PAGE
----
Failure to Give “Missing Witness” Charge Results in New Trial Following Defense Verdict in Car Accident Case

In Devito v. Feliciano, decided November 26, 2013, the New York Court of Appeals held that the trial court erroneously failed to give a “missing witness” charge in a car accident case.

The court held:

[W]hen a missing witness charge is requested in a civil case, the uncalled witness’s testimony may properly be considered cumulative only when it is cumulative of testimony or other evidence favoring the party controlling the witness. It may not be considered cumulative simply because it would repeat or be consistent with an opposing party’s evidence.

This case arises from a 2006 car accident, in which plaintiff was a passenger in a car rear-ended by defendant. Discovery revealed that, four months before the accident (in 2005), plaintiff had fallen and sustained injuries. At trial, plaintiff declined to mention the 2005 fall, and her daughter (the driver of the car in which plaintiff was injured) denied any knowledge of it.

Defendants declined to call any of the physicians who had examined plaintiff on their behalf.  Plaintiff’s counsel thus requested a “missing witness” charge under Pattern Jury Instruction 1.75.

The trial court denied this request, reasoning that the defense physicians’ testimony “would be cumulative to what [plaintiff’s] doctors have already said.” It nevertheless allowed plaintiff’s counsel to address the issue in his summation, which he did.

Defense counsel’s closing argument focused on a “thread of dishonesty” throughout plaintiff’s case, particularly regarding plaintiff’s 2005 fall.

In his summation, plaintiff’s counsel tried to convince the jury to draw the strongest inference against the defendants based on their failure to call their doctors:

[D]on’t you think if these doctors had something to tell you that could help their case, that could show my client didn’t suffer these injuries as a result of this accident, don’t you think they would be here?” he asked, urging the jury “to draw the strongest inference based on the [failure] to call witnesses.”

The jury returned a defense verdict, the trial court dismissed plaintiff’s complaint, and the Appellate Division affirmed.  The Court of Appeals reversed.

It explained the law as follows:

An “uncalled witness” or “missing witness” charge instructs a jury that it may draw an adverse inference based on the failure of a party to call a witness who would normally be expected to support that party’s version of events. The charge, found in Pattern Jury Instructions at 1:75, advises a jury that if a party fails to offer a reasonable explanation for its failure to call a witness to testify on a question, then the jury may, although [it is] not required to, conclude that the testimony of [the witness] would not support [that party’s] position on the question . . . and would not contradict the evidence offered by [the opposing party] on this question (PJI 1:75). The jury is instructed that it may draw the strongest inference that the opposing evidence permits against a witness who fails to testify in a civil proceeding.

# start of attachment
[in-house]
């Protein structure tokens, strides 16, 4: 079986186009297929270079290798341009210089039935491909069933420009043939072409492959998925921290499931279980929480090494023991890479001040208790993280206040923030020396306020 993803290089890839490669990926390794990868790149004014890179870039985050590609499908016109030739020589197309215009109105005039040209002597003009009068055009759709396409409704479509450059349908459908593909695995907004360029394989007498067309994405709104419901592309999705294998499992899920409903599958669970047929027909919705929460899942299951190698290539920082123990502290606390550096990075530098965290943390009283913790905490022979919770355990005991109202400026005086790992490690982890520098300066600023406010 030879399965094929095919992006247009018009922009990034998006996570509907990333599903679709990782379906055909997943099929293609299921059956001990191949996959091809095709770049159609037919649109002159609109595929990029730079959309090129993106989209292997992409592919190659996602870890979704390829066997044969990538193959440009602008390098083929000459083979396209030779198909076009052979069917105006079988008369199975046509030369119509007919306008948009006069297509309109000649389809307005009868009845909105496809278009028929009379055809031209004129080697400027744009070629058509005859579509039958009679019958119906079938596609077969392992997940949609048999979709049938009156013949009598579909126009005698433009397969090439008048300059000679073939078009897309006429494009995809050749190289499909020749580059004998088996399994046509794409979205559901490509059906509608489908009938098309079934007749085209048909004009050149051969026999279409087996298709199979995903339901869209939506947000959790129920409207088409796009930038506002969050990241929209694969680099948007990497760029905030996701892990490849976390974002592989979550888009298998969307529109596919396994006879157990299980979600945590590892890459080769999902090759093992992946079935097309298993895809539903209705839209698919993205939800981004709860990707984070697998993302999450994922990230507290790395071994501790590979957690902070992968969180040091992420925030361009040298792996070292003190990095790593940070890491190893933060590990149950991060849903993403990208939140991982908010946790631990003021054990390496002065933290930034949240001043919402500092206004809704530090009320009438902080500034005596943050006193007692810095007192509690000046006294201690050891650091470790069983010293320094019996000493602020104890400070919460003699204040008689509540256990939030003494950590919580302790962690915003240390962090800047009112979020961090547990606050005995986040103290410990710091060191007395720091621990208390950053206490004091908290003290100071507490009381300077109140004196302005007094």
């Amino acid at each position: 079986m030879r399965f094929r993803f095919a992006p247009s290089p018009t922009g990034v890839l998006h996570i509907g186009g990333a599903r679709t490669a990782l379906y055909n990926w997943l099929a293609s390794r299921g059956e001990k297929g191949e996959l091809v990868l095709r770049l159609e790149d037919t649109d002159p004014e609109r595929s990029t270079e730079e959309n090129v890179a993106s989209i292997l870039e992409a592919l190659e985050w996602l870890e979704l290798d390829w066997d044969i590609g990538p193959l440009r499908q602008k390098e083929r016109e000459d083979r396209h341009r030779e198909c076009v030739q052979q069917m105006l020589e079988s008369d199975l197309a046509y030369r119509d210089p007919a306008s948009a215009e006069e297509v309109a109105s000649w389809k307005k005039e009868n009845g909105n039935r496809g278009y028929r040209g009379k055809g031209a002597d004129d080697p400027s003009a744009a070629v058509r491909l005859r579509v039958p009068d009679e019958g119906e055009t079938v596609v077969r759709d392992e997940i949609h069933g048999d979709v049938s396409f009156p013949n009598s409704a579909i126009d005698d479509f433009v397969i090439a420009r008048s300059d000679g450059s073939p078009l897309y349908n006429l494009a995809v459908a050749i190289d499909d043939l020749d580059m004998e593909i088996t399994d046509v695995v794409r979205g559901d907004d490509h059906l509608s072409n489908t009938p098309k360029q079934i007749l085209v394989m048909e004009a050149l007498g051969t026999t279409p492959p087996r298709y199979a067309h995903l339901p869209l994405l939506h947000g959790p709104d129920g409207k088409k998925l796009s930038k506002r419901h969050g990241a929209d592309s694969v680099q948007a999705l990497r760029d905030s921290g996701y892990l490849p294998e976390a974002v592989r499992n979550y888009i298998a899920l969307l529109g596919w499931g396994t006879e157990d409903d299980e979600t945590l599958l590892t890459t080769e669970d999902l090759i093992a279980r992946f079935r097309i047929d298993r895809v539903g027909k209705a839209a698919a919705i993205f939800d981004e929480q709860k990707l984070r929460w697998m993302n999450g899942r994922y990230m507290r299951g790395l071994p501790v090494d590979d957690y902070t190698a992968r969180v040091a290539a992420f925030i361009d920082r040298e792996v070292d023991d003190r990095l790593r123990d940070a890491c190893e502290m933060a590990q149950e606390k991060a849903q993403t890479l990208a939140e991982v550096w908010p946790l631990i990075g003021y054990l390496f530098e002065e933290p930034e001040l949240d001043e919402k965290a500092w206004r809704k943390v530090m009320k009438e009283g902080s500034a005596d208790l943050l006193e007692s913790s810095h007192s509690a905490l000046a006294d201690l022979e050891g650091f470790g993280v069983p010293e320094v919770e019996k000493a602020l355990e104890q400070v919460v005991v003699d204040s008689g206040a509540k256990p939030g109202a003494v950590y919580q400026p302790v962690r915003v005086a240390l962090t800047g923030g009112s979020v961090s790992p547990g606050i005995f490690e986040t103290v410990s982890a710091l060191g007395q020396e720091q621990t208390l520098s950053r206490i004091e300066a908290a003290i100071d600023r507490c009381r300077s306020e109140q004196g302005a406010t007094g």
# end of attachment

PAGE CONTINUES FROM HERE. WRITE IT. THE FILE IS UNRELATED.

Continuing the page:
The preconditions for this charge … [are]: (1) the witness’s knowledge is material to the trial; (2) the witness is expected to give noncumulative testimony; (3) the witness is under the “control” of the party against whom the charge is sought, so that the witness would be expected to testify in that party’s favor; and (4) the witness is available to that party.

It was undisputed that defendants’ uncalled witnesses’ knowledge was material, that “their relationship with the uncalled witnesses makes it natural to expect that the witnesses would testify in their favor”, and that the uncalled witnesses were available.  Defendants argued that “the testimony of the uncalled witnesses would have been cumulative of the plaintiff’s treating physician and plaintiff’s radiology expert.”

The Court of Appeals disagreed, rejecting as a matter of law “defendants’ analysis of whether the uncalled witnesses’ testimony would have been cumulative.”

Rather:

The appropriate analysis is found in Leahy v Allen (221 AD2d 88 [3d Dept 1996]), in which the Third Department held that “one person’s testimony properly may be considered cumulative of another’s only when both individuals are testifying in favor of the same party”, noting that to hold otherwise would lead to an anomalous result. Indeed, if the testimony of a defense physician who had examined a plaintiff and confirmed the plaintiff’s assertion of a serious injury were deemed to be cumulative to the evidence offered by the plaintiff, thereby precluding the missing witness charge, there would never be an occasion to invoke such charge. Accordingly, our holding is that an uncalled witness’s testimony may properly be considered cumulative only when it is cumulative of testimony or other evidence favoring the party controlling the uncalled witness.

In short, a witness’s testimony may not be ruled cumulative simply on the ground that it would be cumulative of the opposing witness’s testimony. Because the record indicates that the latter was Supreme Court’s rationale in this case, Supreme Court erred in denying plaintiff’s request for a missing witness charge.

Finally, it held that the error in disallowing the missing witness charge was not harmless, nor was it cured by plaintiff’s counsel’s summation.

Notably, while plaintiff’s counsel “conveyed to the jury, in his closing statements, much of the substance of the missing witness charge that plaintiff was denied … a trial counsel’s appeal to the jury during summation is not ordinarily a substitute for the appropriate jury charge by the court.”

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